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J Neurosurg Pediatr. 2016 Feb;17(2):123-128. doi: 10.3171/2015.2.PEDS14541. Epub 2015 Oct 16.

The natural history of cerebral cavernous malformations in children.

Gross BA1,2,3,4, Du R1,4, Orbach DB3,4, Scott RM2,4, Smith ER2,4.

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Department of Neurological Surgery, Brigham and Women's Hospital.
Department of Neurological Surgery; and.
Division of Neurointerventional Radiology, Boston Children's Hospital.
Harvard Medical School, Boston, Massachusetts.


OBJECT Cerebral cavernous malformations (CMs) are a source of neurological morbidity from seizures and focal neurological deficits due to mass effect and hemorrhage. Although several natural history reports exist for adults with CMs, similar data for pediatric patients are limited. METHODS The authors reviewed hospital databases to identify children with CMs who had not been treated surgically and who had clinical and radiological follow-up. Annual hemorrhage rates were calculated in lesion-years, and risk factors were assessed using the Cox proportional hazards model. RESULTS In a cohort of 167 patients with 222 CMs, the mean patient age at the time of diagnosis was 10.1 years old (SD 6.0). Ninety patients (54%) were male. One hundred four patients (62%) presented with hemorrhage from at least 1 CM, 58 (35%) with seizures with or without CM hemorrhage, and 43 (26%) with incidental lesions. Twenty-five patients (15%) had multiple CMs, 17 (10%) had a family history of CMs, and 33 (20%) had radiologically apparent developmental venous anomalies (DVAs). The overall annual hemorrhage rate was 3.3%. Permanent neurological morbidity was 29% per hemorrhage, increasing to 45% for brainstem, thalamic, or basal ganglia CM and decreasing to 15% for supratentorial lobar or cerebellar lesions. The annual hemorrhage rate for incidental CMs was 0.5%; for hemorrhagic CMs, it was 11.3%, increasing to 18.2% within the first 3 years. Hemorrhage clustering within 3 years was statistically significant (HR 6.1, 95% CI 1.72-21.7, p = 0.005). On multivariate analysis, hemorrhagic presentation (HR 4.63, 95% CI 1.53-14.1, p = 0.007), brainstem location (HR 4.42, 95% CI 1.57-12.4, p = 0.005), and an associated radiologically apparent DVA (HR 2.91, 95% CI 1.04-8.09, p = 0.04) emerged as significant risk factors for hemorrhage, whereas age, sex, CM multiplicity, and CM family history did not. CONCLUSIONS Prior hemorrhage, brainstem location, and associated DVAs are significant risk factors for symptomatic hemorrhage in children with CMs. Hemorrhage clustering within the first 3 years of a bleed can occur, a potentially important factor in patient management and counseling.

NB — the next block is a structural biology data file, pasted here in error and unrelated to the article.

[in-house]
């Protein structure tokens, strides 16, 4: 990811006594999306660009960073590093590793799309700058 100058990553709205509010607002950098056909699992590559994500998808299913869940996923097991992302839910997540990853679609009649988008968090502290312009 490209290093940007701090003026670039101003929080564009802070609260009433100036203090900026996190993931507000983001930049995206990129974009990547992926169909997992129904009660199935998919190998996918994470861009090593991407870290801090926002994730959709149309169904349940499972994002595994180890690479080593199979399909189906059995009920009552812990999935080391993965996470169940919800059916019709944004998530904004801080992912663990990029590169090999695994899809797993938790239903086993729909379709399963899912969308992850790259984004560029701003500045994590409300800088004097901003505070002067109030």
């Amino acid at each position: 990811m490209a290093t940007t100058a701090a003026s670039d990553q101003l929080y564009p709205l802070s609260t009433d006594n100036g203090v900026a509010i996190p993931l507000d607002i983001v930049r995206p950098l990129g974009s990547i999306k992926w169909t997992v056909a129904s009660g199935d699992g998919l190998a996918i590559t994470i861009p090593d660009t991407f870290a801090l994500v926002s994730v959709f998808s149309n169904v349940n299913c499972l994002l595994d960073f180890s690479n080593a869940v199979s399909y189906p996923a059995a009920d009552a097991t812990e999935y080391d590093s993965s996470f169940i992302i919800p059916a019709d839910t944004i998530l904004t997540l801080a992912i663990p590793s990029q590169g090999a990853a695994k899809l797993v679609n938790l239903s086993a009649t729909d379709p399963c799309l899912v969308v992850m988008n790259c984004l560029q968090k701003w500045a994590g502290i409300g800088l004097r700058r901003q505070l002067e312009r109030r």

CM = cavernous malformation; DVA = developmental venous anomaly; cavernoma; cavernous malformation; children; hemorrhage; natural history; pediatric; seizure; vascular disorders


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